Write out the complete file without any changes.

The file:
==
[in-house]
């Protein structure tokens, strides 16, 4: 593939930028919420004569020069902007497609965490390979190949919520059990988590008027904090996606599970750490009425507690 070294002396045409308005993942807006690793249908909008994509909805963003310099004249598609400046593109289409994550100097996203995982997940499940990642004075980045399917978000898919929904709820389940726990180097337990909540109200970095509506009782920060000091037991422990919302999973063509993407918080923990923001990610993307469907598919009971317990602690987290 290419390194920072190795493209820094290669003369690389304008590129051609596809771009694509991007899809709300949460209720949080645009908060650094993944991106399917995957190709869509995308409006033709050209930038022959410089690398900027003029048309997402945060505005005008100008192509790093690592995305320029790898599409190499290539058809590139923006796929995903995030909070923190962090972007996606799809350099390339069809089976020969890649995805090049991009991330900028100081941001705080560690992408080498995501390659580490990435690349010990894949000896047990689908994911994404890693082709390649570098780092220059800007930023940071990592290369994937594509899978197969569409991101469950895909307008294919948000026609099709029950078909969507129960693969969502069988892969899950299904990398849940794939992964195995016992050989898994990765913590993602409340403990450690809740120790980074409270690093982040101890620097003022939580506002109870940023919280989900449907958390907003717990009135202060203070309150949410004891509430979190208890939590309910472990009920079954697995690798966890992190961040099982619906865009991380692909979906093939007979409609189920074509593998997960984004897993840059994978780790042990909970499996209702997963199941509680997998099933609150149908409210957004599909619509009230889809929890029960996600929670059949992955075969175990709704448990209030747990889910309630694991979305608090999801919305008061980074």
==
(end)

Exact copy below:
[in-house]
């Protein structure tokens, strides 16, 4: 593939930028919420004569020069902007497609965490390979190949919520059990988590008027904090996606599970750490009425507690 070294002396045409308005993942807006690793249908909008994509909805963003310099004249598609400046593109289409994550100097996203995982997940499940990642004075980045399917978000898919929904709820389940726990180097337990909540109200970095509506009782920060000091037991422990919302999973063509993407918080923990923001990610993307469907598919009971317990602690987290 290419390194920072190795493209820094290669003369690389304008590129051609596809771009694509991007899809709300949460209720949080645009908060650094993944991106399917995957190709869509995308409006033709050209930038022959410089690398900027003029048309997402945060505005005008100008192509790093690592995305320029790898599409190499290539058809590139923006796929995903995030909070923190962090972007996606799809350099390339069809089976020969890649995805090049991009991330900028100081941001705080560690992408080498995501390659580490990435690349010990894949000896047990689908994911994404890693082709390649570098780092220059800007930023940071990592290369994937594509899978197969569409991101469950895909307008294919948000026609099709029950078909969507129960693969969502069988892969899950299904990398849940794939992964195995016992050989898994990765913590993602409340403990450690809740120790980074409270690093982040101890620097003022939580506002109870940023919280989900449907958390907003717990009135202060203070309150949410004891509430979190208890939590309910472990009920079954697995690798966890992190961040099982619906865009991380692909979906093939007979409609189920074509593998997960984004897993840059994978780790042990909970499996209702997963199941509680997998099933609150149908409210957004599909619509009230889809929890029960996600929670059949992955075969175990709704448990209030747990889910309630694991979305608090999801919305008061980074």